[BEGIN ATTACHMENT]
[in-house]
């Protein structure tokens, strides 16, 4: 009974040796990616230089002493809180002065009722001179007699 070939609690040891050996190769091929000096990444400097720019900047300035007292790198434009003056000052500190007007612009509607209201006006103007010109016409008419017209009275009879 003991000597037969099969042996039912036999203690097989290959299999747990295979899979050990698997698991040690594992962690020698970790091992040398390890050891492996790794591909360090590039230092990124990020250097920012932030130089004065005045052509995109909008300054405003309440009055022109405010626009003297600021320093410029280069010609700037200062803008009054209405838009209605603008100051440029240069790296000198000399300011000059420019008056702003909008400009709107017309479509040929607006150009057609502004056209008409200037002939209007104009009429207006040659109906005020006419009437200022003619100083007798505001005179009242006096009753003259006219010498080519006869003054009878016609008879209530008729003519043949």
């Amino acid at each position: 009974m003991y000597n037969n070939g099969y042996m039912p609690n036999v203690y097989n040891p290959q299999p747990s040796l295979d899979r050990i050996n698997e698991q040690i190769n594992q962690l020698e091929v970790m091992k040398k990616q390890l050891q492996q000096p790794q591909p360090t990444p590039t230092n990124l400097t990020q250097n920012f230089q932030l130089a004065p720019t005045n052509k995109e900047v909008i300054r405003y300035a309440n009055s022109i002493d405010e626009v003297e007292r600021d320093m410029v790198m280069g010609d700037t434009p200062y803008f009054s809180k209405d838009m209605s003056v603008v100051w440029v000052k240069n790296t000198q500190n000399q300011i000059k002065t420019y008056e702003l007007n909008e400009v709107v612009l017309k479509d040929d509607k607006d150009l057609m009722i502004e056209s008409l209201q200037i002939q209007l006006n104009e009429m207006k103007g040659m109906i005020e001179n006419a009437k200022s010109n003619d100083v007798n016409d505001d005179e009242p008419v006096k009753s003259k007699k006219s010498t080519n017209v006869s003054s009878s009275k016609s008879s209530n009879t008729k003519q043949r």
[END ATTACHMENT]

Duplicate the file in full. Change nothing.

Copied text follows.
[in-house]
């Protein structure tokens, strides 16, 4: 009974040796990616230089002493809180002065009722001179007699 070939609690040891050996190769091929000096990444400097720019900047300035007292790198434009003056000052500190007007612009509607209201006006103007010109016409008419017209009275009879 003991000597037969099969042996039912036999203690097989290959299999747990295979899979050990698997698991040690594992962690020698970790091992040398390890050891492996790794591909360090590039230092990124990020250097920012932030130089004065005045052509995109909008300054405003309440009055022109405010626009003297600021320093410029280069010609700037200062803008009054209405838009209605603008100051440029240069790296000198000399300011000059420019008056702003909008400009709107017309479509040929607006150009057609502004056209008409200037002939209007104009009429207006040659109906005020006419009437200022003619100083007798505001005179009242006096009753003259006219010498080519006869003054009878016609008879209530008729003519043949």
């Amino acid at each position: 009974m003991y000597n037969n070939g099969y042996m039912p609690n036999v203690y097989n040891p290959q299999p747990s040796l295979d899979r050990i050996n698997e698991q040690i190769n594992q962690l020698e091929v970790m091992k040398k990616q390890l050891q492996q000096p790794q591909p360090t990444p590039t230092n990124l400097t990020q250097n920012f230089q932030l130089a004065p720019t005045n052509k995109e900047v909008i300054r405003y300035a309440n009055s022109i002493d405010e626009v003297e007292r600021d320093m410029v790198m280069g010609d700037t434009p200062y803008f009054s809180k209405d838009m209605s003056v603008v100051w440029v000052k240069n790296t000198q500190n000399q300011i000059k002065t420019y008056e702003l007007n909008e400009v709107v612009l017309k479509d040929d509607k607006d150009l057609m009722i502004e056209s008409l209201q200037i002939q209007l006006n104009e009429m207006k103007g040659m109906i005020e001179n006419a009437k200022s010109n003619d100083v007798n016409d505001d005179e009242p008419v006096k009753s003259k007699k006219s010498t080519n017209v006869s003054s009878s009275k016609s008879s209530n009879t008729k003519q043949r």